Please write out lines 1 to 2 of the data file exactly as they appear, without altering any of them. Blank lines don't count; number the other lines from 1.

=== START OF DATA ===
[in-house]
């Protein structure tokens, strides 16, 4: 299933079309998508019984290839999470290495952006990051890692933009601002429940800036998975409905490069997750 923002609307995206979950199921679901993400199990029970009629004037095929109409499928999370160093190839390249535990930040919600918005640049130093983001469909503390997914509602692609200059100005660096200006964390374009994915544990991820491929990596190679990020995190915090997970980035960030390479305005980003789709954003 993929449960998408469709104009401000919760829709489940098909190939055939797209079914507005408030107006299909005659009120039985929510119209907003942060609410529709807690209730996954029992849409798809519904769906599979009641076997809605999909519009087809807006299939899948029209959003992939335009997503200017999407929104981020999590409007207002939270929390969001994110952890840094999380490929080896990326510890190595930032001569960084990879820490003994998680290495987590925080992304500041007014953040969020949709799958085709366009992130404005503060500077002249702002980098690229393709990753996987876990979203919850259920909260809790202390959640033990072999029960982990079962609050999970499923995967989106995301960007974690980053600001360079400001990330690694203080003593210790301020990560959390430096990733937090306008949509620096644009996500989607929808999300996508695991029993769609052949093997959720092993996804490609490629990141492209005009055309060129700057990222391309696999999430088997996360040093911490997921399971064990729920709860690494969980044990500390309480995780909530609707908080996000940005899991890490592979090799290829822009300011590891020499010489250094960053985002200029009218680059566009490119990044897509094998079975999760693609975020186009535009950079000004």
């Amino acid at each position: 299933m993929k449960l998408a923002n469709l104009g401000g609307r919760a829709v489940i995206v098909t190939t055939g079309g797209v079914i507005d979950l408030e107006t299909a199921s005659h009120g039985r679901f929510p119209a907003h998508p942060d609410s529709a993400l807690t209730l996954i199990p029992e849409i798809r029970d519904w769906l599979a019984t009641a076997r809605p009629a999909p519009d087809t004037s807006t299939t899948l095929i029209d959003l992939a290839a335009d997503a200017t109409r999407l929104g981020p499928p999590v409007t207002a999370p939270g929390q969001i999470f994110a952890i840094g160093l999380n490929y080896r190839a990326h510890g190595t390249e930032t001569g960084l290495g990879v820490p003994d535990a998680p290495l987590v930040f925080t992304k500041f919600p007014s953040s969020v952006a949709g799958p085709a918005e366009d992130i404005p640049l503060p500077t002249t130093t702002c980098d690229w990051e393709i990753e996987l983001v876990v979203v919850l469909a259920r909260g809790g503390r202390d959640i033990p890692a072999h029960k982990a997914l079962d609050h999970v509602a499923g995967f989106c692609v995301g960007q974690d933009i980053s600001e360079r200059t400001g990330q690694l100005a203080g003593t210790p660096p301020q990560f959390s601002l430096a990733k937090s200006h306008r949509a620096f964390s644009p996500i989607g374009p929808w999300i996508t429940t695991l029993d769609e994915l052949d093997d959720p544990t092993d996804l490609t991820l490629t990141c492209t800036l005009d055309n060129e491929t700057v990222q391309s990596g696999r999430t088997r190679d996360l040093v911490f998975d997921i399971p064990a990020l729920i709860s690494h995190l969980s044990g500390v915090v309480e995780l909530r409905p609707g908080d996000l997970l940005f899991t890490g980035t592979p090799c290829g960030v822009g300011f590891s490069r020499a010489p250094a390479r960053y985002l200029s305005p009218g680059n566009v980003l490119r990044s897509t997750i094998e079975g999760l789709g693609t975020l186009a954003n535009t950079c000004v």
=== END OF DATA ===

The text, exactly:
[in-house]
């Protein structure tokens, strides 16, 4: 299933079309998508019984290839999470290495952006990051890692933009601002429940800036998975409905490069997750 923002609307995206979950199921679901993400199990029970009629004037095929109409499928999370160093190839390249535990930040919600918005640049130093983001469909503390997914509602692609200059100005660096200006964390374009994915544990991820491929990596190679990020995190915090997970980035960030390479305005980003789709954003 993929449960998408469709104009401000919760829709489940098909190939055939797209079914507005408030107006299909005659009120039985929510119209907003942060609410529709807690209730996954029992849409798809519904769906599979009641076997809605999909519009087809807006299939899948029209959003992939335009997503200017999407929104981020999590409007207002939270929390969001994110952890840094999380490929080896990326510890190595930032001569960084990879820490003994998680290495987590925080992304500041007014953040969020949709799958085709366009992130404005503060500077002249702002980098690229393709990753996987876990979203919850259920909260809790202390959640033990072999029960982990079962609050999970499923995967989106995301960007974690980053600001360079400001990330690694203080003593210790301020990560959390430096990733937090306008949509620096644009996500989607929808999300996508695991029993769609052949093997959720092993996804490609490629990141492209005009055309060129700057990222391309696999999430088997996360040093911490997921399971064990729920709860690494969980044990500390309480995780909530609707908080996000940005899991890490592979090799290829822009300011590891020499010489250094960053985002200029009218680059566009490119990044897509094998079975999760693609975020186009535009950079000004």